Forthcoming events in this series

16:00

### Collisions in supersingular isogeny graphs

## Abstract

In this talk we will study the graph structure of supersingular isogeny graphs. These graphs are known to have very few loops and multi-edges. We formalize this idea by studying and finding bounds for their number of loops and multi-edges. We also find conditions under which these graphs are simple. To do so, we introduce a method of counting the total number of collisions (which are special endomorphisms) based on a trace formula of Gross and a known formula of Kronecker, Gierster and Hurwitz.

The method presented in this talk can be used to study many kinds of collisions in supersingular isogeny graphs. As an application, we will see how this method was used to estimate a certain number of collisions and then show that isogeny graphs do not satisfy a certain cryptographic property that was falsely believed (and proven!) to hold.

16:00

### Sums of arithmetic functions over F_q[T] and non-unitary distributions (Joint junior/senior number theory seminar)

## Abstract

In 2018, Keating, Rodgers, Roditty-Gershon and Rudnick conjectured that the variance of sums of the divisor

function in short intervals is described by a certain piecewise polynomial coming from a unitary matrix integral. That is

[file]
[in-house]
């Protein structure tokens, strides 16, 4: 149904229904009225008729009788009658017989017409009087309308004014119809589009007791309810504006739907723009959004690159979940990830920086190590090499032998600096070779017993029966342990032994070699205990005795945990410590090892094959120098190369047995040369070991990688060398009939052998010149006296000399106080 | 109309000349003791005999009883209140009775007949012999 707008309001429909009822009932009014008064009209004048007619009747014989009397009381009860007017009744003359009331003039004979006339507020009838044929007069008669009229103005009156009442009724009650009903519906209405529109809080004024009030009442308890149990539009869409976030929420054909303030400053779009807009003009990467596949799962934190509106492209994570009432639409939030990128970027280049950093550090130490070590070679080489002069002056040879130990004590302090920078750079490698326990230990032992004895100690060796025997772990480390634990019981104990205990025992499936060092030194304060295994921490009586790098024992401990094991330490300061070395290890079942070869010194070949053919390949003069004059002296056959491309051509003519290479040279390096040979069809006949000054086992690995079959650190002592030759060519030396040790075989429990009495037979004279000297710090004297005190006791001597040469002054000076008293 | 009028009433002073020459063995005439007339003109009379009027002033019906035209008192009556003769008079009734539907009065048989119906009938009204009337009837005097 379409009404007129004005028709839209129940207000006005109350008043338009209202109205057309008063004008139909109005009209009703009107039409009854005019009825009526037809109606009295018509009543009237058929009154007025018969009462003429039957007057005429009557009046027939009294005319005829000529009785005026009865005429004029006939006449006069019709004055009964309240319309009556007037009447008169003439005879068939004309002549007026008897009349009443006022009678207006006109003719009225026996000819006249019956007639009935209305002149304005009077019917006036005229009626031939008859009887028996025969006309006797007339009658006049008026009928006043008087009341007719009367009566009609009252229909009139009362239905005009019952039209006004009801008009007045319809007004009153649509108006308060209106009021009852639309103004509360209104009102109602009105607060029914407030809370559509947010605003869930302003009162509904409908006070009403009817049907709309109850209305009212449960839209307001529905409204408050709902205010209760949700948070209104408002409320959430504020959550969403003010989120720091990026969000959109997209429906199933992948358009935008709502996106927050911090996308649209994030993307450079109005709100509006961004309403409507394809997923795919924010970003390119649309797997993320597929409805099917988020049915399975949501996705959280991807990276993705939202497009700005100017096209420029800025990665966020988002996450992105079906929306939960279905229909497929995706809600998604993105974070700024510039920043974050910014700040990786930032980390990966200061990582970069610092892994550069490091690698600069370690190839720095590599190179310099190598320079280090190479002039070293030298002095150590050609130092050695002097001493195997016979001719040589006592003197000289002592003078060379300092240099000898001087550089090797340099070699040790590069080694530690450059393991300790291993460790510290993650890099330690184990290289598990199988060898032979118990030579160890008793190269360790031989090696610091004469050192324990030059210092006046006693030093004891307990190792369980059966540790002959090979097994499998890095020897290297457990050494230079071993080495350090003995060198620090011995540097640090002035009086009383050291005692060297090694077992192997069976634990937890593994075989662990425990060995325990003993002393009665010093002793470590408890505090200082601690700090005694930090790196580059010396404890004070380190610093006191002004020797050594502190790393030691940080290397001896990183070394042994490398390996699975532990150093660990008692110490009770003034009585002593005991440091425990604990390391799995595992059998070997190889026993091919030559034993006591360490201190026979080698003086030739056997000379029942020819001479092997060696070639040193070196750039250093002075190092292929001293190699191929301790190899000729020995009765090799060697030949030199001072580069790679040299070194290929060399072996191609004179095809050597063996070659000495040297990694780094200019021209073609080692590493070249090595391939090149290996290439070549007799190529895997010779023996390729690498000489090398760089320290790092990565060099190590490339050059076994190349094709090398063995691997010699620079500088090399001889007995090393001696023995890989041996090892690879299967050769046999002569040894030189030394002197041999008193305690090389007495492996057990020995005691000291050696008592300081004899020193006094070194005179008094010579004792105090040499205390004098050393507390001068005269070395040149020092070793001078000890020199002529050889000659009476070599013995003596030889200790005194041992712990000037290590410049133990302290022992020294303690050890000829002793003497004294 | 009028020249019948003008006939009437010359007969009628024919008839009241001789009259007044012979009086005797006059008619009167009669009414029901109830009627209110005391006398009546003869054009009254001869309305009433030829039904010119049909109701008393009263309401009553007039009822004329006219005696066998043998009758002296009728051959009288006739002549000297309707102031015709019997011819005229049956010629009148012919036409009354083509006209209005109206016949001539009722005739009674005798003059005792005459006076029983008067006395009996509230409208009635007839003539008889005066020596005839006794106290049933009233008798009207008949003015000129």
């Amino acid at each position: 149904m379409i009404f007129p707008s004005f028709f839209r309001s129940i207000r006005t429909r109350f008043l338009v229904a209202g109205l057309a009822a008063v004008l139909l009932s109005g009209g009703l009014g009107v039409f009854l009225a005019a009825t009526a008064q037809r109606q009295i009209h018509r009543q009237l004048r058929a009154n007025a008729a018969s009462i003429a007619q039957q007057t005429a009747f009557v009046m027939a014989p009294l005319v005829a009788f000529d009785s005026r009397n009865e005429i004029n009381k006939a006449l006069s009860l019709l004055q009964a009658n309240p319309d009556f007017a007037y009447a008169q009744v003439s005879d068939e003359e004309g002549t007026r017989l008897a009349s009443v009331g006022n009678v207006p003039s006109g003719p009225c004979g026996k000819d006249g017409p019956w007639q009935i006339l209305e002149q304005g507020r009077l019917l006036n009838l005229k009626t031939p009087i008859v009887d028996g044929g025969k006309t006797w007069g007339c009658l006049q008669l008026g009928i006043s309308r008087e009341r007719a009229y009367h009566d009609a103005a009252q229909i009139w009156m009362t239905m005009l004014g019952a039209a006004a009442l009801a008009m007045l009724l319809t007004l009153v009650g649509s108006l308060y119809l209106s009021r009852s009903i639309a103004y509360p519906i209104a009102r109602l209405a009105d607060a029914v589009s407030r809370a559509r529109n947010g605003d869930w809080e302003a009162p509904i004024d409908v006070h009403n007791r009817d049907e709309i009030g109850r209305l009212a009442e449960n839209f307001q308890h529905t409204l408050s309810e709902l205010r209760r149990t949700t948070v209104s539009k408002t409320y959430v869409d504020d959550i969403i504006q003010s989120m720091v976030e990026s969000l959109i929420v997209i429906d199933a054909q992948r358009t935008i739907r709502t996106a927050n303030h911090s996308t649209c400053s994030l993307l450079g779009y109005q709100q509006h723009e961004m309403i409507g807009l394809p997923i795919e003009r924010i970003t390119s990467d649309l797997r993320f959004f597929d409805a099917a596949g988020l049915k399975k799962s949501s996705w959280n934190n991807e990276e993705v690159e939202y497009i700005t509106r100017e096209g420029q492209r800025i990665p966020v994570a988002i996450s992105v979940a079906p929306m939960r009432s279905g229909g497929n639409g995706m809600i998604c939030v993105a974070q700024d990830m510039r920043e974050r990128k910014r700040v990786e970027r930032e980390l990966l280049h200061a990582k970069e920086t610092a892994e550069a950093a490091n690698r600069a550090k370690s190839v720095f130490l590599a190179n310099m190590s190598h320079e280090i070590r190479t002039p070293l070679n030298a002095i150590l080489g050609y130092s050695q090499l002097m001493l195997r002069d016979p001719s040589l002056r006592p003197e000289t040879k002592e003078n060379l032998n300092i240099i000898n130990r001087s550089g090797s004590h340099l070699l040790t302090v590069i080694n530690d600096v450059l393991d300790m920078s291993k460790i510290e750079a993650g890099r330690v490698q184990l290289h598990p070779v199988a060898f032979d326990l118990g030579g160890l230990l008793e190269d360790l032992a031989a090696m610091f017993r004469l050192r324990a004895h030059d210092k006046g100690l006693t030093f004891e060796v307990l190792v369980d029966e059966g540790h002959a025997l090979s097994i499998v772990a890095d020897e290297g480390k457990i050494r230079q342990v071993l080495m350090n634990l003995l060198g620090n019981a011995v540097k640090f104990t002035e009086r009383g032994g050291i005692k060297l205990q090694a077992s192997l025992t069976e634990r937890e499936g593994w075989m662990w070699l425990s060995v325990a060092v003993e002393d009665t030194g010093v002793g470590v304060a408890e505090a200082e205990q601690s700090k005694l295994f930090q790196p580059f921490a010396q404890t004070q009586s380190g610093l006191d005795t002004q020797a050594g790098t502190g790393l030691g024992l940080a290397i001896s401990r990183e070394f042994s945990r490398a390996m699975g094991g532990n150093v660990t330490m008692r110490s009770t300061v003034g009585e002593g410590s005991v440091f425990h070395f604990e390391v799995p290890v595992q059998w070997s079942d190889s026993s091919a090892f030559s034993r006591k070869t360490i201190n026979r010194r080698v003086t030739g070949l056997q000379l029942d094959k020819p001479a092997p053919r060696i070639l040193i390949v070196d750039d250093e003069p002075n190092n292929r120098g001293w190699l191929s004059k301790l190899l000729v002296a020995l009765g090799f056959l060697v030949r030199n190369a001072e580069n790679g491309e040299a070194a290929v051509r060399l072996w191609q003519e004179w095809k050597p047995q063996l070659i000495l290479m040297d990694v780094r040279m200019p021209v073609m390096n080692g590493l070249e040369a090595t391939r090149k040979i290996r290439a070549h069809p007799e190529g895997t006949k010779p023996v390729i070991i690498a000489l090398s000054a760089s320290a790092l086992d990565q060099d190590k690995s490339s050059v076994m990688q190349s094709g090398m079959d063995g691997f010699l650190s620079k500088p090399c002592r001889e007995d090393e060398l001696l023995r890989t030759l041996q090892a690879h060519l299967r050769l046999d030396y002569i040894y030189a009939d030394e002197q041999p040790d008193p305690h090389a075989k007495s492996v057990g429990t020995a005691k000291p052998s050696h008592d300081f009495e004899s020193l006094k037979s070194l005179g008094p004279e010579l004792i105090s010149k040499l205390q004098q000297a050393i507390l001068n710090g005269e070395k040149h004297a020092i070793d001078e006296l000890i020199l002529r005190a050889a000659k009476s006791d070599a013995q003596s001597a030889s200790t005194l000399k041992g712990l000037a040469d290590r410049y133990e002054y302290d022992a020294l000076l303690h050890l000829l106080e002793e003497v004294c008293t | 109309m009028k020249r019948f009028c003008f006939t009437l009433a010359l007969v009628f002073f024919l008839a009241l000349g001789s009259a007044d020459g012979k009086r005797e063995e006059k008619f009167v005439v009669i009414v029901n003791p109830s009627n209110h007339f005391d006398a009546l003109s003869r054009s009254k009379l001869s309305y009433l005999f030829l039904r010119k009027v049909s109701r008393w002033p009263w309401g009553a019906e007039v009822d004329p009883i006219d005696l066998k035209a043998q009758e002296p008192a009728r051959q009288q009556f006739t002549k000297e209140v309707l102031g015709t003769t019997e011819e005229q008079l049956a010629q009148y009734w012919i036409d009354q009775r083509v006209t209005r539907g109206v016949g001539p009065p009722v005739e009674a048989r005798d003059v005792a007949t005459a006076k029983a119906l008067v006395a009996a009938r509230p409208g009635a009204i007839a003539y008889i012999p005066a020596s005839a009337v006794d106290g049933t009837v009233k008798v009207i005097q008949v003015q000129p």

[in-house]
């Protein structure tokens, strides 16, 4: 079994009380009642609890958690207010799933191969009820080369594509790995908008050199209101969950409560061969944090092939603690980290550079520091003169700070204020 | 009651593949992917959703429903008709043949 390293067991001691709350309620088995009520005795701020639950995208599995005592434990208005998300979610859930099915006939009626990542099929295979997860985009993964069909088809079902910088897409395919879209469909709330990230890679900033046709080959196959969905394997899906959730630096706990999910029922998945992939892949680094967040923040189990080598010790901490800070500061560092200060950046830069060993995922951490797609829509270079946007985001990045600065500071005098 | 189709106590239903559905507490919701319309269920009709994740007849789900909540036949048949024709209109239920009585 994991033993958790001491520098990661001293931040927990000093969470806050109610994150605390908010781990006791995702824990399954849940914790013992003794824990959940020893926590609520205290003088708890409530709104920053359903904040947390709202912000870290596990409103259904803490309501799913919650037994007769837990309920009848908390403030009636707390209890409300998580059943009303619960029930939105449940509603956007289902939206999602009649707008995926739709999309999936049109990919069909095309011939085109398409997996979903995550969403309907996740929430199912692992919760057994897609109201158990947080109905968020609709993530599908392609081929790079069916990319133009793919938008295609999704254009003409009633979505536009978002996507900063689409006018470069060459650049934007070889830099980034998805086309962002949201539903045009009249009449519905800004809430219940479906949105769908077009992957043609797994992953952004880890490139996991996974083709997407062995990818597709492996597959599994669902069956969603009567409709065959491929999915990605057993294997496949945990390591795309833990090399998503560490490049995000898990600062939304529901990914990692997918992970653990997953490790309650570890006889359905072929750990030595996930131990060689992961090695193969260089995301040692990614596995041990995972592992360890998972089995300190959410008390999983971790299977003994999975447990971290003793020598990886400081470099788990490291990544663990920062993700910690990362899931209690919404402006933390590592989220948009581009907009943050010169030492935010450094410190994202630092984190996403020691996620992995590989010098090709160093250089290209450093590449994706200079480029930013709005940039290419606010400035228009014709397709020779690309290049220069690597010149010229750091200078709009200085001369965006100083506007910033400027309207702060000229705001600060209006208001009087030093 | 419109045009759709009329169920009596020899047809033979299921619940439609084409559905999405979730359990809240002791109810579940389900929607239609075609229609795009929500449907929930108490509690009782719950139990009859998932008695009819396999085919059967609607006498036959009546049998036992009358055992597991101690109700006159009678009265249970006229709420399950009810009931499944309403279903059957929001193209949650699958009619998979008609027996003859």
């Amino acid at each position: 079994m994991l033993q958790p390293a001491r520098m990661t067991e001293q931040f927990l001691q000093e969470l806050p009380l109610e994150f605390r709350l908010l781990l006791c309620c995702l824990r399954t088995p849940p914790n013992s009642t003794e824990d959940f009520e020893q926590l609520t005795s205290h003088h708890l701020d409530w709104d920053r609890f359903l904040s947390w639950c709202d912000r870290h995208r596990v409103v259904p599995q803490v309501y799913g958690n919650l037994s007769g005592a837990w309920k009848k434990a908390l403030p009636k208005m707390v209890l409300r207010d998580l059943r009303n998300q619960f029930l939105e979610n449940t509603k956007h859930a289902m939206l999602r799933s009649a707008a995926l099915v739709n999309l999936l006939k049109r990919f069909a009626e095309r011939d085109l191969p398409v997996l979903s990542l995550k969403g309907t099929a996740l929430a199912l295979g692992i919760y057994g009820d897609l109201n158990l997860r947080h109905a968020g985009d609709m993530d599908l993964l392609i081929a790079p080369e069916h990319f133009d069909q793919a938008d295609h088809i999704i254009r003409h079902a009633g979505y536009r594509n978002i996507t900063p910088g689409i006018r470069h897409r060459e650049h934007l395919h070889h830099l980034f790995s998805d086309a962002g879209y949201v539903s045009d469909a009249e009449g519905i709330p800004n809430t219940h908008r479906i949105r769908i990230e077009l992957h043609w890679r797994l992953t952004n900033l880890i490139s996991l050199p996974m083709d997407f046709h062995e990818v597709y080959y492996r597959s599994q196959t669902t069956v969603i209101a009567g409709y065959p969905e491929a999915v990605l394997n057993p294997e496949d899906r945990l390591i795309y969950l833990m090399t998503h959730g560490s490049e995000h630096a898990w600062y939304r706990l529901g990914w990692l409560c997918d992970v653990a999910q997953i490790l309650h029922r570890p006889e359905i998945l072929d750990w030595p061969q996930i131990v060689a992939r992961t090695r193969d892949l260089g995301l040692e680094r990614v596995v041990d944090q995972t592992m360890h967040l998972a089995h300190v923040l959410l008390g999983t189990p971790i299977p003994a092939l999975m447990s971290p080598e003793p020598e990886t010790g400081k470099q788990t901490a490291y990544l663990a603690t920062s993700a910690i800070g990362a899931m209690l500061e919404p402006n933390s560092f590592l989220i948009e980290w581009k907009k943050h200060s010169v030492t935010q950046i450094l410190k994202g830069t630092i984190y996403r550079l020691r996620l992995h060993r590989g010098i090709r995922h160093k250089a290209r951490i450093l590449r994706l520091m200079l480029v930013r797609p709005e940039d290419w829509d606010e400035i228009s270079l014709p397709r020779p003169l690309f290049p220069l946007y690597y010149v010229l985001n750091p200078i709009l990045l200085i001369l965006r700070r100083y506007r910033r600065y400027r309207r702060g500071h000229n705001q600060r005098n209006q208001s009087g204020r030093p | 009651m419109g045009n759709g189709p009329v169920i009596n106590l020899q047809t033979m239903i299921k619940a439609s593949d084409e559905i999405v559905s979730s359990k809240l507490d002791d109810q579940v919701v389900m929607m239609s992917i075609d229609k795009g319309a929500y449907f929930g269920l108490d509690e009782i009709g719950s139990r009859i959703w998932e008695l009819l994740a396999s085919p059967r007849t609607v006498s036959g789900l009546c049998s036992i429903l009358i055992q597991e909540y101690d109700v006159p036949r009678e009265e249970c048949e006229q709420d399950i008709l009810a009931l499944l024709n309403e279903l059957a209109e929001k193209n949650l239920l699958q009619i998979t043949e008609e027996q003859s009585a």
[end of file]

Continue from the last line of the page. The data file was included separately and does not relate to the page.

to say, this conjecture ties a straightforward arithmetic problem to random matrix theory. They supported their

conjecture by analogous results in the setting of polynomials over a finite field rather than in the integer setting. In this

talk, we'll discuss arithmetic problems over F_q[T] and their connections to matrix integrals, focusing on variations on

the divisor function problem with symplectic and orthogonal distributions. Joint work with Matilde Lalín.

16:00

### Some things about the class number formula

## Abstract

The Dedekind zeta function generalises the Riemann zeta

function to other number fields than the rationals. The analytic class number

formula says that the leading term of the Dedekind zeta function is a

product of invariants of the number field. I will say some things

about the class number formula, about L-functions, and about Stark's

conjecture which generalises the class number formula.

16:00

### Elliptic curves with isomorphic mod 12 Galois representations

## Abstract